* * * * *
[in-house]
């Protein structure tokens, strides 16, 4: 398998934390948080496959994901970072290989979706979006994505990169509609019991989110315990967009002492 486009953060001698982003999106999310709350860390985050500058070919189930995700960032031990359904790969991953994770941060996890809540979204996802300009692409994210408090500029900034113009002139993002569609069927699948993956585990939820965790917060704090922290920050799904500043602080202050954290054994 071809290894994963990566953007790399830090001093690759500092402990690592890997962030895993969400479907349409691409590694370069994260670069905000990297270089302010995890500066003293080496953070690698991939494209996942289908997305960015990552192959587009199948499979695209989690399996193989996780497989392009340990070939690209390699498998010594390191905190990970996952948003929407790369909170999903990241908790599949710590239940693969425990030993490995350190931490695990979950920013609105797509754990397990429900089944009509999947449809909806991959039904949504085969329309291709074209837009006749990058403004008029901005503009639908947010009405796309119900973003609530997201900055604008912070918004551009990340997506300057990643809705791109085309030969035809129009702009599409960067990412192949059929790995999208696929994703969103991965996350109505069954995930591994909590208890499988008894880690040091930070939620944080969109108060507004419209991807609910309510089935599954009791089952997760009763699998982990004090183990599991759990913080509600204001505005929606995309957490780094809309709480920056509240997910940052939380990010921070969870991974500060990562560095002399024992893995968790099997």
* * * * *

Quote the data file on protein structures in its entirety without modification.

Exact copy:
[in-house]
């Protein structure tokens, strides 16, 4: 398998934390948080496959994901970072290989979706979006994505990169509609019991989110315990967009002492 486009953060001698982003999106999310709350860390985050500058070919189930995700960032031990359904790969991953994770941060996890809540979204996802300009692409994210408090500029900034113009002139993002569609069927699948993956585990939820965790917060704090922290920050799904500043602080202050954290054994 071809290894994963990566953007790399830090001093690759500092402990690592890997962030895993969400479907349409691409590694370069994260670069905000990297270089302010995890500066003293080496953070690698991939494209996942289908997305960015990552192959587009199948499979695209989690399996193989996780497989392009340990070939690209390699498998010594390191905190990970996952948003929407790369909170999903990241908790599949710590239940693969425990030993490995350190931490695990979950920013609105797509754990397990429900089944009509999947449809909806991959039904949504085969329309291709074209837009006749990058403004008029901005503009639908947010009405796309119900973003609530997201900055604008912070918004551009990340997506300057990643809705791109085309030969035809129009702009599409960067990412192949059929790995999208696929994703969103991965996350109505069954995930591994909590208890499988008894880690040091930070939620944080969109108060507004419209991807609910309510089935599954009791089952997760009763699998982990004090183990599991759990913080509600204001505005929606995309957490780094809309709480920056509240997910940052939380990010921070969870991974500060990562560095002399024992893995968790099997």